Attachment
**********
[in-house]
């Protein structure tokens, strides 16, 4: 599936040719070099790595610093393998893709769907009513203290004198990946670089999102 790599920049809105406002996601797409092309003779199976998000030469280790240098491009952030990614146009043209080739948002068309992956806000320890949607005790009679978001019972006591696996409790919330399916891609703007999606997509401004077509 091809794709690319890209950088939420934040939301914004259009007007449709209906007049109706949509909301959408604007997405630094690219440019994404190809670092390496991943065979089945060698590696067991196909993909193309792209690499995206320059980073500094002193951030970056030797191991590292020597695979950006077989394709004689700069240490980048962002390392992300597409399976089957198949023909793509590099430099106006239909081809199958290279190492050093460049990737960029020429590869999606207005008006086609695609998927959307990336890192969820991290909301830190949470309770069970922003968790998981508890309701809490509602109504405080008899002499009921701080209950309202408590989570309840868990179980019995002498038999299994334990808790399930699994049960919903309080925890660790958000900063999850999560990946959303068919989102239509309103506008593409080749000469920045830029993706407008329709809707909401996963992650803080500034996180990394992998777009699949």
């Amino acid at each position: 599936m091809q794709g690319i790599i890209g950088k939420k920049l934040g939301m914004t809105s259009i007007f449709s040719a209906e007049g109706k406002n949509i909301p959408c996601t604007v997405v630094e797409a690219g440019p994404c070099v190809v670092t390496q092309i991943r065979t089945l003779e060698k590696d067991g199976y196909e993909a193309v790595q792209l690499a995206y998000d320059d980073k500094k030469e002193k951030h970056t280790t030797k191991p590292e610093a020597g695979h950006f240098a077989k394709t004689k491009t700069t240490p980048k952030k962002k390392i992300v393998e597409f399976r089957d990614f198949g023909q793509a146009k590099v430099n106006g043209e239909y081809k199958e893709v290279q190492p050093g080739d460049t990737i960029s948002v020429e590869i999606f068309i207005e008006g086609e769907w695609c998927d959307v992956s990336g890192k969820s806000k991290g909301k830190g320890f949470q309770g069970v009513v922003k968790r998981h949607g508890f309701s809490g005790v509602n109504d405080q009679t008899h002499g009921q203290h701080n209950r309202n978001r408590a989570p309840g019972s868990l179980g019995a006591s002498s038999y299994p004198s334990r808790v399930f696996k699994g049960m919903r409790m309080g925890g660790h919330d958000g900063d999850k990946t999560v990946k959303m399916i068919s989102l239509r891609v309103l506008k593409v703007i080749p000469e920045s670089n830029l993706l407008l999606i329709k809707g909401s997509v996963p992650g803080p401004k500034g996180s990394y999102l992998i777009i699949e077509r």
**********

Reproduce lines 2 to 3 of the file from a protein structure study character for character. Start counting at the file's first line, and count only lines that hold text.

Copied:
């Protein structure tokens, strides 16, 4: 599936040719070099790595610093393998893709769907009513203290004198990946670089999102 790599920049809105406002996601797409092309003779199976998000030469280790240098491009952030990614146009043209080739948002068309992956806000320890949607005790009679978001019972006591696996409790919330399916891609703007999606997509401004077509 091809794709690319890209950088939420934040939301914004259009007007449709209906007049109706949509909301959408604007997405630094690219440019994404190809670092390496991943065979089945060698590696067991196909993909193309792209690499995206320059980073500094002193951030970056030797191991590292020597695979950006077989394709004689700069240490980048962002390392992300597409399976089957198949023909793509590099430099106006239909081809199958290279190492050093460049990737960029020429590869999606207005008006086609695609998927959307990336890192969820991290909301830190949470309770069970922003968790998981508890309701809490509602109504405080008899002499009921701080209950309202408590989570309840868990179980019995002498038999299994334990808790399930699994049960919903309080925890660790958000900063999850999560990946959303068919989102239509309103506008593409080749000469920045830029993706407008329709809707909401996963992650803080500034996180990394992998777009699949």
């Amino acid at each position: 599936m091809q794709g690319i790599i890209g950088k939420k920049l934040g939301m914004t809105s259009i007007f449709s040719a209906e007049g109706k406002n949509i909301p959408c996601t604007v997405v630094e797409a690219g440019p994404c070099v190809v670092t390496q092309i991943r065979t089945l003779e060698k590696d067991g199976y196909e993909a193309v790595q792209l690499a995206y998000d320059d980073k500094k030469e002193k951030h970056t280790t030797k191991p590292e610093a020597g695979h950006f240098a077989k394709t004689k491009t700069t240490p980048k952030k962002k390392i992300v393998e597409f399976r089957d990614f198949g023909q793509a146009k590099v430099n106006g043209e239909y081809k199958e893709v290279q190492p050093g080739d460049t990737i960029s948002v020429e590869i999606f068309i207005e008006g086609e769907w695609c998927d959307v992956s990336g890192k969820s806000k991290g909301k830190g320890f949470q309770g069970v009513v922003k968790r998981h949607g508890f309701s809490g005790v509602n109504d405080q009679t008899h002499g009921q203290h701080n209950r309202n978001r408590a989570p309840g019972s868990l179980g019995a006591s002498s038999y299994p004198s334990r808790v399930f696996k699994g049960m919903r409790m309080g925890g660790h919330d958000g900063d999850k990946t999560v990946k959303m399916i068919s989102l239509r891609v309103l506008k593409v703007i080749p000469e920045s670089n830029l993706l407008l999606i329709k809707g909401s997509v996963p992650g803080p401004k500034g996180s990394y999102l992998i777009i699949e077509r």